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An adjuvant-free vaccine platform using self-assembling nanofibers

Value Proposition

Vaccines have application for a wide range of human health conditions, including the treatment of pathogenic diseases, cancer immunotherapy, and the suppression of autoimmune disorders. In order to stimulate the immune system to react towards an immunogen, vaccines are often administered with an adjuvant, which includes an extensive list of compounds. Unfortunately, adjuvants have the potential to unfavorably polarize the immune response in a manner that is detrimental to the intended effect. Furthermore, adjuvants add complexity to the chemical definition of a vaccine, which can make regulatory approval a challenge. Consequently, vaccines that do not require the use of adjuvants would have a clear clinical benefit.


Dr. Joel Collier and colleagues have developed a novel, nanofiber vaccine platform that is composed of self-assembling, concatemerized antigens and does not require the use of an adjuvant to stimulate potent immune responses. Their studies show that, compared to conventional monomeric peptide vaccines, nanofiber vaccines are more readily taken up by dendritic cells – a major immune cell subset required for potentiating robust vaccine responses. Additionally, immunization with a nanofiber vaccine targeting the glioblastoma-specific mutation EGFRvIII was able to induce a protracted immune response that was greater than that which was engendered by a monomeric peptide vaccine administered with one of the most potent adjuvants, CFA.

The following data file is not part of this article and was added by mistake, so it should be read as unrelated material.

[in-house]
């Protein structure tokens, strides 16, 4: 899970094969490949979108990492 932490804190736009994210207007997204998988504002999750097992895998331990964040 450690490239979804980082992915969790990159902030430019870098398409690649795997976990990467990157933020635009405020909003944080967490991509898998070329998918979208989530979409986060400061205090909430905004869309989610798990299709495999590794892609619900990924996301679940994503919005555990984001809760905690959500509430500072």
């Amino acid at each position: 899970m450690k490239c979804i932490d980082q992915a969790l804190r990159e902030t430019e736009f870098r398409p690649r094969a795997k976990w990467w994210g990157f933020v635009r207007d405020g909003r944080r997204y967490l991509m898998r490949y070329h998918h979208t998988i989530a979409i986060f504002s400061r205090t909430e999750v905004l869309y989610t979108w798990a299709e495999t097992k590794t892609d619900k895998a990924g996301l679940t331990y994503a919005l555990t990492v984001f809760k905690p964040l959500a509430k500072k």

A major benefit of this self-adjuvanting vaccine platform is that it simplifies the immunological monitoring of the resulting immune response, given oft-used standard adjuvants have relatively indiscriminate immune-stimulatory activity. As an example, adjuvants alone can stimulate the secretion of cytokines that have little bearing on the antigen-specific vaccine response, which would confound the interpretation of the immune response. Additionally, a chemically-defined vaccine platform would simplify regulatory approval, considering that additional elements are not required.

Duke File (IDF) Number



  • Collier, Joel
  • Conticello, Vincent
  • Wu, Yaoying

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Pratt School of Engineering

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